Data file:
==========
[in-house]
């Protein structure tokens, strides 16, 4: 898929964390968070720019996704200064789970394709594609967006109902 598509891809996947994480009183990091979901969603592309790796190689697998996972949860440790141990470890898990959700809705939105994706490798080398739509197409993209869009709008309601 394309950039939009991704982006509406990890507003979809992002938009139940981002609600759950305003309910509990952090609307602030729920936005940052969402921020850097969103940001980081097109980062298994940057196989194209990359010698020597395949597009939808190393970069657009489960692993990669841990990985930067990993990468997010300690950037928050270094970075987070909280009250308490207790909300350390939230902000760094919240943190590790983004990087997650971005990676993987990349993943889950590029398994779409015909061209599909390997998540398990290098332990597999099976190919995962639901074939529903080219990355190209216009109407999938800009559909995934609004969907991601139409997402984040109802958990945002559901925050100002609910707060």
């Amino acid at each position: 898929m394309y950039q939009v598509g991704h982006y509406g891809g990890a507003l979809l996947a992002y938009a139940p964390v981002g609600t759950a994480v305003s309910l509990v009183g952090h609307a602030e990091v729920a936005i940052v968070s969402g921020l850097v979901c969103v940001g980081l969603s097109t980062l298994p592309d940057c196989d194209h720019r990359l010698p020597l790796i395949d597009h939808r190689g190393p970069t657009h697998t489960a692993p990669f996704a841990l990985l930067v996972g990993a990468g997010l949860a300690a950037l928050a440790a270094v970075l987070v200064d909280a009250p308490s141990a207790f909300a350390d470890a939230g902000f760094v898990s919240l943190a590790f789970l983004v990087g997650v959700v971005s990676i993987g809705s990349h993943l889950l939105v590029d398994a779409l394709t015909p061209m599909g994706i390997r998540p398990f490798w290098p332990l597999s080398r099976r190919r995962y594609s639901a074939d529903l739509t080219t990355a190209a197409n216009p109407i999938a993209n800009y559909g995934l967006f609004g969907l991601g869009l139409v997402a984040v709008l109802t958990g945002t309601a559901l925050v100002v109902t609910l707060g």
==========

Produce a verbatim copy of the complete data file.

[in-house]
């Protein structure tokens, strides 16, 4: 898929964390968070720019996704200064789970394709594609967006109902 598509891809996947994480009183990091979901969603592309790796190689697998996972949860440790141990470890898990959700809705939105994706490798080398739509197409993209869009709008309601 394309950039939009991704982006509406990890507003979809992002938009139940981002609600759950305003309910509990952090609307602030729920936005940052969402921020850097969103940001980081097109980062298994940057196989194209990359010698020597395949597009939808190393970069657009489960692993990669841990990985930067990993990468997010300690950037928050270094970075987070909280009250308490207790909300350390939230902000760094919240943190590790983004990087997650971005990676993987990349993943889950590029398994779409015909061209599909390997998540398990290098332990597999099976190919995962639901074939529903080219990355190209216009109407999938800009559909995934609004969907991601139409997402984040109802958990945002559901925050100002609910707060």
């Amino acid at each position: 898929m394309y950039q939009v598509g991704h982006y509406g891809g990890a507003l979809l996947a992002y938009a139940p964390v981002g609600t759950a994480v305003s309910l509990v009183g952090h609307a602030e990091v729920a936005i940052v968070s969402g921020l850097v979901c969103v940001g980081l969603s097109t980062l298994p592309d940057c196989d194209h720019r990359l010698p020597l790796i395949d597009h939808r190689g190393p970069t657009h697998t489960a692993p990669f996704a841990l990985l930067v996972g990993a990468g997010l949860a300690a950037l928050a440790a270094v970075l987070v200064d909280a009250p308490s141990a207790f909300a350390d470890a939230g902000f760094v898990s919240l943190a590790f789970l983004v990087g997650v959700v971005s990676i993987g809705s990349h993943l889950l939105v590029d398994a779409l394709t015909p061209m599909g994706i390997r998540p398990f490798w290098p332990l597999s080398r099976r190919r995962y594609s639901a074939d529903l739509t080219t990355a190209a197409n216009p109407i999938a993209n800009y559909g995934l967006f609004g969907l991601g869009l139409v997402a984040v709008l109802t958990g945002t309601a559901l925050v100002v109902t609910l707060g």